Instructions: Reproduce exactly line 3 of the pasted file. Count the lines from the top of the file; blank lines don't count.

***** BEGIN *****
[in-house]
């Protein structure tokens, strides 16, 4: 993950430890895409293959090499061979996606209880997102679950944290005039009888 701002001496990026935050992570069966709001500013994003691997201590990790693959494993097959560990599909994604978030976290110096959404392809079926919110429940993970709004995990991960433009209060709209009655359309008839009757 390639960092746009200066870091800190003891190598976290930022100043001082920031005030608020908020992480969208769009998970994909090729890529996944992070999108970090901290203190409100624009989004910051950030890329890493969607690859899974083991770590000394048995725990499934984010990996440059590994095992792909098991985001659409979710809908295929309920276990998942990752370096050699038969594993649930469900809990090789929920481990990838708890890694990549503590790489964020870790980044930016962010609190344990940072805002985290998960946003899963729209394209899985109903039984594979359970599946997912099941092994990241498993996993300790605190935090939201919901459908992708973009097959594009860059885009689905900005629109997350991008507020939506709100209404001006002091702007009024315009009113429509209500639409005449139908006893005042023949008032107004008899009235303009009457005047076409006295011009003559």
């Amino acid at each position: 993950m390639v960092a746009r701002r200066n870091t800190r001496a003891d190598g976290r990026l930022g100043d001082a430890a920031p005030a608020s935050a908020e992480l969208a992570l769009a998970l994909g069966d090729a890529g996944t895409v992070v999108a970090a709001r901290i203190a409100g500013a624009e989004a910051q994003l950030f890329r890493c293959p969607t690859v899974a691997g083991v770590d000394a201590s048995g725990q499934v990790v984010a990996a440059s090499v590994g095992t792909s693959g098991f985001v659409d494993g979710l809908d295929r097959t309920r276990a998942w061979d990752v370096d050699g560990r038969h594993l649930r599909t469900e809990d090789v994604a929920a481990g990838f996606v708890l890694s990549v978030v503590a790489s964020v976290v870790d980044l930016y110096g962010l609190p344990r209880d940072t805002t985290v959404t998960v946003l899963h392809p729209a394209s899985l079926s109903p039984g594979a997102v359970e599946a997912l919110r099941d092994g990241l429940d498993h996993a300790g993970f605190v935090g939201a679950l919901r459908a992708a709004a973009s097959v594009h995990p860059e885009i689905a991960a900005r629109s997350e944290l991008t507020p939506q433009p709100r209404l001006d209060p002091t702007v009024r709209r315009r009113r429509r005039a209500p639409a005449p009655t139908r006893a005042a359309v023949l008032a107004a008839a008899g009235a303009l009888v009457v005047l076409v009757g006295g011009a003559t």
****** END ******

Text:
């Amino acid at each position: 993950m390639v960092a746009r701002r200066n870091t800190r001496a003891d190598g976290r990026l930022g100043d001082a430890a920031p005030a608020s935050a908020e992480l969208a992570l769009a998970l994909g069966d090729a890529g996944t895409v992070v999108a970090a709001r901290i203190a409100g500013a624009e989004a910051q994003l950030f890329r890493c293959p969607t690859v899974a691997g083991v770590d000394a201590s048995g725990q499934v990790v984010a990996a440059s090499v590994g095992t792909s693959g098991f985001v659409d494993g979710l809908d295929r097959t309920r276990a998942w061979d990752v370096d050699g560990r038969h594993l649930r599909t469900e809990d090789v994604a929920a481990g990838f996606v708890l890694s990549v978030v503590a790489s964020v976290v870790d980044l930016y110096g962010l609190p344990r209880d940072t805002t985290v959404t998960v946003l899963h392809p729209a394209s899985l079926s109903p039984g594979a997102v359970e599946a997912l919110r099941d092994g990241l429940d498993h996993a300790g993970f605190v935090g939201a679950l919901r459908a992708a709004a973009s097959v594009h995990p860059e885009i689905a991960a900005r629109s997350e944290l991008t507020p939506q433009p709100r209404l001006d209060p002091t702007v009024r709209r315009r009113r429509r005039a209500p639409a005449p009655t139908r006893a005042a359309v023949l008032a107004a008839a008899g009235a303009l009888v009457v005047l076409v009757g006295g011009a003559t």